Most individuals do not desire to see the inside of another courtroom after they complete the Illinois divorce proceedings. However, certain changes in circumstances might make it necessary to petition the court for a modification of your Illinois divorce decree. If you experience a major life event or change that could affect the findings in your divorce decree, contact an Illinois divorce modifications attorney to discuss the legal requirements for modifying a divorce decree in Illinois.
In general, the entry of a final divorce decree settles all matters related to the divorce, including matters related to children, property division, and spousal support. In most cases, a court will not entertain a motion to modify the property division terms unless both parties agree to allow the court to resume jurisdiction over the matter. In matters related to parental responsibility (child custody), child support, and spousal support, the court might resume jurisdiction of the matter if a party can demonstrate a “substantial change in circumstances” that justifies changing the terms of the final divorce decree.
General dissatisfaction with the outcome of the divorce is not a sufficient cause to modify the terms of the divorce decree. If you realized that you made a poor deal or you do not like how the judge ruled, you might not have cause to petition the court for a modification of your divorce decree. However, if you can demonstrate a substantial change of circumstances, a judge may consider your motion to modify.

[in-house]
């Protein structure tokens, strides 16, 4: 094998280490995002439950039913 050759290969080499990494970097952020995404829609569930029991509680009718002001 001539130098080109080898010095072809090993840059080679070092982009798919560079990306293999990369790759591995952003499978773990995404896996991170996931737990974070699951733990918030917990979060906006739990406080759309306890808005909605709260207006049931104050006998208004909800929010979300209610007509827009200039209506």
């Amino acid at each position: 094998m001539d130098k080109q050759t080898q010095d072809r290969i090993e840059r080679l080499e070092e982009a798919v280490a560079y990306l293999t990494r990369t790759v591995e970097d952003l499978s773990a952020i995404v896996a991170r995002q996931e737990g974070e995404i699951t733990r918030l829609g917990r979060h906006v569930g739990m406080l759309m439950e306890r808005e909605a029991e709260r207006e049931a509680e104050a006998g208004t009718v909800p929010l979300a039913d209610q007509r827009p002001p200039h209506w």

A substantial change of circumstances is defined broadly as a material change in the conditions affecting either party or the children subject to the divorce decree that was not known at the time the divorce decree was issued. What constitutes “substantial” is defined by case law, individual judges, and the unique facts of a case.
For instance, a material or substantial change in circumstances that affect parental responsibility might include:
A judge is looking for evidence showing that the change is not temporary, minimal, or self-inflicted. For example, if you quit your job because you simply did not like your boss, a judge is not likely to grant a modification of child support. Likewise, a parent who wants to modify a time-sharing plan so that it works better with the parent’s social life is also not a sufficient reason to file a motion to modify a divorce decree.
Deciding what constitutes a “substantial” change of circumstances can be difficult. Seeking the advice of an experienced divorce lawyer before filing a motion to modify a divorce decree can save you time and money.
Matters related to children and support are often highly-contested matters during a divorce case. If circumstances have changed since your divorce was finalized, you might qualify for a modification of the divorce decree. Contact the Illinois divorce attorneys at the Goodman Law Firm to discuss your situation in greater detail to determine the best course of action to give you the outcome you desire.
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